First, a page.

Today, Buffalo Mountain Kombucha sells its products in Roanoke and the New River Valley. Earlier this year, the Pierces raised a little more than $16,000 on Kickstarter, a crowd-funding website. They will use the money to more than double their production from about 130 gallons to about 300 gallons per week, and they’re negotiating with retailers in North Carolina and the Washington, D.C., region.

The secret to their success?

“Quite honestly, the Floyd community sticks together,” says Cassie Pierce. “We support each other and lift one another up. That made it so easy” when it came to the Kickstarter campaign.

Buffalo Mountain Kombucha is one of many small independent businesses based in Floyd. Of the 15,528 people who live in the county, according to the U.S. Census, about 1,200 are self-employed. That’s more than double the state rate, says Lydeana Martin, Floyd County’s community and economic development director.

That figure doesn’t include part-time enterprises, whether it’s trading products grown on a homestead, repairing musical instruments or providing childcare. Floyd County is chock full of farms, some of which sell commercially and others which operate solely within the region’s burgeoning barter system.

Read more in my Floyd community profile in the June issue of Roanoke Business.

What do we do with all these dead coal-fired power plants? (Grist)

About 13 gigawatts worth of coal-fired power plants are closing this year to comply with the U.S. Environmental Protection Agency’s Mercury and Air Toxics Standards (MATS) rule.

From a national perspective, these plants represent a fairly small chunk of the nation’s overall electrical capacity. For the communities in which they’re located, however, their closures mean much more than just a smaller carbon footprint: The resulting loss of jobs and local tax revenue leaves an economic void as well. And then there’s the question of what to do with these plants, many of which sit on land that, if it can be properly cleaned up, could be valuable for redevelopment or recreation.

Consider American Electric Power’s (AEP) plant in Glen Lyn, Virginia, a tiny town once known as Hell’s Gate that sits near the West Virginia border. The 96-year-old plant is one of seven AEP plants to be shut down by May 31. (Another two plants will be converted to burn natural gas.) All told, AEP is retiring more than 6,000 megawatts (MW) of coal-fired generating capacity.

Only 31 people worked at the Glen Lyn plant, but then, the town has a population of just 115, according to the U.S. Census. The plant’s employees and retirees are an “integral part of the community,” says Giles County Economic Development Director Chris McKlarney. “You can never replace that.”

Read more in my story at Grist.

VT Mag’s spring 2015 issue looks at historic restaurants, metallurgy, more (Virginia Tech Magazine)

The spring 2015 issue of Virginia Tech Magazine has been posted online and mailed to alumni, friends and supporters of the university.

My cover story looks back to the historic restaurants that have become part of Virginia Tech lore, and on the science why we remember these nostalgic strongholds so fondly.

I also toured VT-FIRE, the university’s foundry, and provided a behind-the-scenes look at how decades-old class rings are melted down into Hokie Gold and incorporated into new rings for the alumni of tomorrow.

I considered Virginia Tech’s growing research funding, now at more than half a billion dollars, and where President Timothy D. Sands sees it going in the future.

Finally, I profiled Brent Burger, a business-minded alumni who learned a powerful lesson at Virginia Tech.

The online version of the spring 2015 issue can be found at the Virginia Tech Magazine website.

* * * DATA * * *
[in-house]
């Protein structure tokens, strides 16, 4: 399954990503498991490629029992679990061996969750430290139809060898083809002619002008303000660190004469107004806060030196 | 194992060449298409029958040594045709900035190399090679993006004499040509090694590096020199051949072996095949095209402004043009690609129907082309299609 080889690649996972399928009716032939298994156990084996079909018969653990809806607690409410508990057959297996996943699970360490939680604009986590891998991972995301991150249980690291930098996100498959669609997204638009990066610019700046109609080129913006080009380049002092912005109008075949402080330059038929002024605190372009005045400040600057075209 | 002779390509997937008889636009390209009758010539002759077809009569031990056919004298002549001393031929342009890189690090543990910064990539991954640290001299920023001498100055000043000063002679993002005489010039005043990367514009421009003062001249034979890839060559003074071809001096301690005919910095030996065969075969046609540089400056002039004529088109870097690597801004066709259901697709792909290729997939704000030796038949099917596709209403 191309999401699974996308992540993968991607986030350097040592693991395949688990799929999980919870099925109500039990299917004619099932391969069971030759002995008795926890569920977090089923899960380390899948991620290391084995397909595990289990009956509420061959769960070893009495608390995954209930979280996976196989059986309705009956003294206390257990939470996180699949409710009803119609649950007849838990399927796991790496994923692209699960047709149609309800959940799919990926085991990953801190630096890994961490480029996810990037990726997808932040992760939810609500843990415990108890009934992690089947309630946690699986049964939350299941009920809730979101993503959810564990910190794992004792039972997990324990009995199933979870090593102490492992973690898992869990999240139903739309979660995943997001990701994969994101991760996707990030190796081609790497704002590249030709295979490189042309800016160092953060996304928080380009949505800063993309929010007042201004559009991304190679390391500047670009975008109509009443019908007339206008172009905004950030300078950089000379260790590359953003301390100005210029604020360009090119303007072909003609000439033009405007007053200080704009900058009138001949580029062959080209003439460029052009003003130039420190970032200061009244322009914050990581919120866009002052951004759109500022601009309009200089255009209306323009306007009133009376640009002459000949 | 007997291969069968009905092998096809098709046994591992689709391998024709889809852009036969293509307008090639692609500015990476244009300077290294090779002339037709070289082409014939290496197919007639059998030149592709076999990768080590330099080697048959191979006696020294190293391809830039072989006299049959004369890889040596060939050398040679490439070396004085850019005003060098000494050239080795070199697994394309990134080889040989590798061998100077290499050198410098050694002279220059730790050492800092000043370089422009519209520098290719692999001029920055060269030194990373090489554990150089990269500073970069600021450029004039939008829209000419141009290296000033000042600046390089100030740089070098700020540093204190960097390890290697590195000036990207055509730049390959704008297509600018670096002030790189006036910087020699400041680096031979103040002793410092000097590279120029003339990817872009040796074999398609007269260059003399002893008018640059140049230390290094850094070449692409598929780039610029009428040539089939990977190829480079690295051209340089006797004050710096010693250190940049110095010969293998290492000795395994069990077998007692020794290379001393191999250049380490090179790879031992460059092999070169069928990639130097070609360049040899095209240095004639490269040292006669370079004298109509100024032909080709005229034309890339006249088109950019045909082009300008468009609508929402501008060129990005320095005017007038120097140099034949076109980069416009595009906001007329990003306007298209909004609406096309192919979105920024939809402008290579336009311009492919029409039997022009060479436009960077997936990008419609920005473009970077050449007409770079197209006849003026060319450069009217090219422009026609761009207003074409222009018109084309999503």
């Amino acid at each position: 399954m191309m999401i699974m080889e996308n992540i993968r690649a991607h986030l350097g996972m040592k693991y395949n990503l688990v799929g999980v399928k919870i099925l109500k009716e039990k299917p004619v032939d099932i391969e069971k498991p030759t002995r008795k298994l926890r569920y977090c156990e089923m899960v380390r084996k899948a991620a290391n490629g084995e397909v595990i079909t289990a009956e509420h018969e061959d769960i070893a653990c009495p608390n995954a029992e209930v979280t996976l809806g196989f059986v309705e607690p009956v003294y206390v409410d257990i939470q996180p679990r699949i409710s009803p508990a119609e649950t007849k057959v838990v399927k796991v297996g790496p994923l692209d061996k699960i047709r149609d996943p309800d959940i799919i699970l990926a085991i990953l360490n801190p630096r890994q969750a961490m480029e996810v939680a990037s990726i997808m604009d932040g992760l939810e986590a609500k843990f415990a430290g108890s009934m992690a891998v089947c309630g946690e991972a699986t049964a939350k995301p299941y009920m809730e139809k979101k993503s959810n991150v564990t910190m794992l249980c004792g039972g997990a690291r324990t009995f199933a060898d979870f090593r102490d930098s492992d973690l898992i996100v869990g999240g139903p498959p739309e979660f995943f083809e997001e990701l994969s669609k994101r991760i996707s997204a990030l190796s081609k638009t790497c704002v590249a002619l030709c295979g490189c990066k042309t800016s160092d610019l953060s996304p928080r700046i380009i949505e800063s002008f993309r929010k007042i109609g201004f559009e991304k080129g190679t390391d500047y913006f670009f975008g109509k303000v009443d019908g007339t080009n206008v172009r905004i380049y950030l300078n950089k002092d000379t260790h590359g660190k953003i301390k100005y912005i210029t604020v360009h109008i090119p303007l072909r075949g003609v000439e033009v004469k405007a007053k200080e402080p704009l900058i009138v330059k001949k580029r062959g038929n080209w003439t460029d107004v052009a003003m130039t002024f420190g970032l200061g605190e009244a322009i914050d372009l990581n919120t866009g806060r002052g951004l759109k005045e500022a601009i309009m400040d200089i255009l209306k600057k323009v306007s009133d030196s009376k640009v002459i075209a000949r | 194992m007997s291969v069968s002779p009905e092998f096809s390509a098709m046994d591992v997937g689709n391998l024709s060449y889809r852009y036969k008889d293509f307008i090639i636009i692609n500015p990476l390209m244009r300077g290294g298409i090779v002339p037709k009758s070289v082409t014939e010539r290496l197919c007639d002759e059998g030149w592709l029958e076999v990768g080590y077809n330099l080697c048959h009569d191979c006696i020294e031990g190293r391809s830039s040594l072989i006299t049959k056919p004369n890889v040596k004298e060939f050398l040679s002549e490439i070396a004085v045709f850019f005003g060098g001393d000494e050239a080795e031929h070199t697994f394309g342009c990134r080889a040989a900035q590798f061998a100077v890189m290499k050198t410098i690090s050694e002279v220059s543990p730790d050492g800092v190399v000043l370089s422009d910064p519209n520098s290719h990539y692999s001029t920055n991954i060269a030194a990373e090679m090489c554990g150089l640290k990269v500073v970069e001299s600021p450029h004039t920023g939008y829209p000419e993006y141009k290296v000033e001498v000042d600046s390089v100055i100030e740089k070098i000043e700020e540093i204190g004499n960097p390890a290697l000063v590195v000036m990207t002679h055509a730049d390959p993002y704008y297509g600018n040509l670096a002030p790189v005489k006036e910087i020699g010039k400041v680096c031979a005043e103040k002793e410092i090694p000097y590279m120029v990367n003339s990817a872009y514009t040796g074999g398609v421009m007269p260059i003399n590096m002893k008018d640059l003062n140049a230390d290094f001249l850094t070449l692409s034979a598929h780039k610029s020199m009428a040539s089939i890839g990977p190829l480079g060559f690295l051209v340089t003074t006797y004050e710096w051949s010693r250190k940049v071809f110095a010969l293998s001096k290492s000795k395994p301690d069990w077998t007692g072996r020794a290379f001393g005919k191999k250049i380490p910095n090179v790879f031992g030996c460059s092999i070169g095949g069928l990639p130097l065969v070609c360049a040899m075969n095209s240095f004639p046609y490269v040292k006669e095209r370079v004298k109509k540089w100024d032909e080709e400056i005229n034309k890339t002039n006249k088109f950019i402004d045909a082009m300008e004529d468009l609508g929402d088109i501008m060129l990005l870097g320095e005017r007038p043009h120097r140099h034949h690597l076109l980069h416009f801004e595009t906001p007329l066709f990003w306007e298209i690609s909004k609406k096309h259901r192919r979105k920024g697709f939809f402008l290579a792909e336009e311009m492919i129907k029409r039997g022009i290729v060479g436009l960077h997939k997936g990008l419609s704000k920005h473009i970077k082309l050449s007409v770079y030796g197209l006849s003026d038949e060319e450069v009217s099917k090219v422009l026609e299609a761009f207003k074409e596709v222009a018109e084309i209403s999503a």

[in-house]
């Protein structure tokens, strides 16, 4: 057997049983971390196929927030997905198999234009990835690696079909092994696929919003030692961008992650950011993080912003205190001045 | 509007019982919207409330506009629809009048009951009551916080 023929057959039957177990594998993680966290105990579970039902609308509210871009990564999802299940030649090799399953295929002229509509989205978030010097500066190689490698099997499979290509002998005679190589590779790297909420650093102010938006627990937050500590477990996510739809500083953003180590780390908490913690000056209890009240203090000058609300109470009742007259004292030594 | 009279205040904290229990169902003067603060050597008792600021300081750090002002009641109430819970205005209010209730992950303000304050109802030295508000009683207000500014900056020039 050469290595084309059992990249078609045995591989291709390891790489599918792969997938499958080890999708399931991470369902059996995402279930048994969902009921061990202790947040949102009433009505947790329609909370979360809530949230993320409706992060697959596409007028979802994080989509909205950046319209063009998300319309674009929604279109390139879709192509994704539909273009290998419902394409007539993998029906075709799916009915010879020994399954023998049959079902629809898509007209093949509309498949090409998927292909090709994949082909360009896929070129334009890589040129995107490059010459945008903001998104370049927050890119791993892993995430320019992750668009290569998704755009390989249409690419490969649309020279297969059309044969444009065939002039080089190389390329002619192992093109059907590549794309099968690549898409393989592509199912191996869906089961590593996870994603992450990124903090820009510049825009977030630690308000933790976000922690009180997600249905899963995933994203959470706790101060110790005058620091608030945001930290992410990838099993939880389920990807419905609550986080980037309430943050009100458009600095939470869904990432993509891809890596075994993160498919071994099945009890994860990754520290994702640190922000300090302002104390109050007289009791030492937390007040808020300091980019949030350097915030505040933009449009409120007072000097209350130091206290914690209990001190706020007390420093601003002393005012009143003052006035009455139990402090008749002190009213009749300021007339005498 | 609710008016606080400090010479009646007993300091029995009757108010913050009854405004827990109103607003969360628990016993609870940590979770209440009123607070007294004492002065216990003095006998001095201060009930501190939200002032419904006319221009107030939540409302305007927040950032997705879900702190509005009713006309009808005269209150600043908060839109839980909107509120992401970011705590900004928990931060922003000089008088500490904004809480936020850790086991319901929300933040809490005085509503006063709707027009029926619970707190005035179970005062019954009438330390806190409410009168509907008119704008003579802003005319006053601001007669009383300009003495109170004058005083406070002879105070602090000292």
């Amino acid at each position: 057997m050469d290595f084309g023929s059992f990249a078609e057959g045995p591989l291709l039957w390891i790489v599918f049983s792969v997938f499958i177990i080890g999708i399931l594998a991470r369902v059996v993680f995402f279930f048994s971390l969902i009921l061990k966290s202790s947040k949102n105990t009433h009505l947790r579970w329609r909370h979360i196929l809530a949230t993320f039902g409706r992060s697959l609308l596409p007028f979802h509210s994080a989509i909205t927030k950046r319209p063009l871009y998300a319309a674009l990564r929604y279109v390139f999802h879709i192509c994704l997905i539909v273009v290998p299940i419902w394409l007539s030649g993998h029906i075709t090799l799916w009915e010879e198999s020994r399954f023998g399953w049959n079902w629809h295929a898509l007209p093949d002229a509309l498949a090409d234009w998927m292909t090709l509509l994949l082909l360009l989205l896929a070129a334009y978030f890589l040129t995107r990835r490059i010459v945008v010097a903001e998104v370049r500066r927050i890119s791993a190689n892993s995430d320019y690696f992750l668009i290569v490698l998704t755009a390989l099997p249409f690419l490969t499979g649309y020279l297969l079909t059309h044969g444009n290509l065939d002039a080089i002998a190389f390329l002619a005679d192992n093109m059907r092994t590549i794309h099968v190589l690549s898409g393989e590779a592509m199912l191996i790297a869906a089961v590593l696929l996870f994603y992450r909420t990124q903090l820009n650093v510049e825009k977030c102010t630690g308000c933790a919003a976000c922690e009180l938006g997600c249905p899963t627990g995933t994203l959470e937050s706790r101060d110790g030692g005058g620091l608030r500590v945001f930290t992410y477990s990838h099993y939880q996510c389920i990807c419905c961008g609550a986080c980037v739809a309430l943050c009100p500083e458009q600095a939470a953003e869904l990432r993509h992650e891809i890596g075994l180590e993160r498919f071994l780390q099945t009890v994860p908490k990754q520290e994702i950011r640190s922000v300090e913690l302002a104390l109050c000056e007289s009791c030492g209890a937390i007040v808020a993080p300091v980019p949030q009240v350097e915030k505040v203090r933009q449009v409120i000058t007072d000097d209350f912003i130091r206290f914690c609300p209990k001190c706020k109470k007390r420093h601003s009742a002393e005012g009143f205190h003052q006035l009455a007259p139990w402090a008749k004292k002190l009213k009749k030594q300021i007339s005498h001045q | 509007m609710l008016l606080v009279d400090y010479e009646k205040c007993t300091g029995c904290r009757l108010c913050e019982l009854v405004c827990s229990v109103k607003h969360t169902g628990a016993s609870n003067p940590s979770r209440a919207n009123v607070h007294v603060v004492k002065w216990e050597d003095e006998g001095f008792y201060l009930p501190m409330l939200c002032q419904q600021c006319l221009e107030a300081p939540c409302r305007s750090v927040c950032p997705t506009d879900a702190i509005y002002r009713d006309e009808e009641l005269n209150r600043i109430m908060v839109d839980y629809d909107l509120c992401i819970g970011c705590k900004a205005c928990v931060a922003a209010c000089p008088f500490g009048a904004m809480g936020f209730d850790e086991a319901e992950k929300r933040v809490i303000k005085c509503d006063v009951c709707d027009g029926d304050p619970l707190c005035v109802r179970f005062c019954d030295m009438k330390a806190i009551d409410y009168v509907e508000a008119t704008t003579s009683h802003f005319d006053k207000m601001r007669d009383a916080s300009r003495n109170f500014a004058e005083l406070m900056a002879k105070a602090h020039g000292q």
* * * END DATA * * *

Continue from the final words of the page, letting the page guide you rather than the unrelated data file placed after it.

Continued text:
A to Z: What’s new for 2015 in western Virginia (LifeOutside)

Visitors long have flocked to western Virginia for its mountains and outdoor beauty, but in the last few years economic development advocates, government officials and entrepreneurs have increasingly realized the region’s potential as well.

Heading into 2015, look for more opportunities to get outside than ever before. That goes for mountain bikers (skip down to X, for Xtreme to learn about the Rattle’n’Run Trail at Carvin’s Cove), wanna-be lumberjacks (see L) and paddlers (check J to learn about the Upper James River Water Trail).

Read the rest of my story at LifeOutside magazine here.

Murder ballads & story songs with Anna & Elizabeth (Noisey)

A woman walks into the woods, gives birth to a couple of children and subsequently kills them. They appear as ghosts and condemn her to hell. This isn’t a black metal epic or Clive Barker movie, but “The Greenwood Sidey,” a nearly four-hundred-year-old song passed down through generations from the highlands of Scotland to the dark hollows of Appalachia. In this case, it’s illustrated with a hand-woven scroll moved slowly through a specially built cabinet, known as a “crankie,” that displays scenes from the song to its audience. This is the work of Anna Roberts-Gevalt and Elizabeth LaPrelle, a pair of 27-year-old women who perform these old songs and who released their self-titled second album on Tuesday.

Both sing and play an array of traditional instruments, but in recording and performance, LaPrelle, who grew up in Rural Retreat, Virginia, takes the lead in belting out the old songs, while Roberts-Gevalt, who grew up in Vermont and makes her home in Baltimore, shoulders the load when it comes to playing fiddle and other stringed instruments. The duo plays a variety of rollicking instrumentals and traditional tunes, but in live performances, it’s the storytelling ballads that are the show-stoppers, especially if it’s one of the eight songs with an accompanying crankie to illustrate the tale. The two also host the monthly Floyd Radio Show, now in its fourth season, which has featured the Black Twig Pickers and members of Old Crow Medicine Show among its guests, and they regularly schedule time to speak to elementary students between tour stops.

I interviewed Anna and Elizabeth for Noisey about the story behind “The Greenwood Sidey,” how crankies engage their audience, and exactly why these old, twisted songs have endured for so long.

Read the interview and stream “Greenwood Sidey” at Noisey.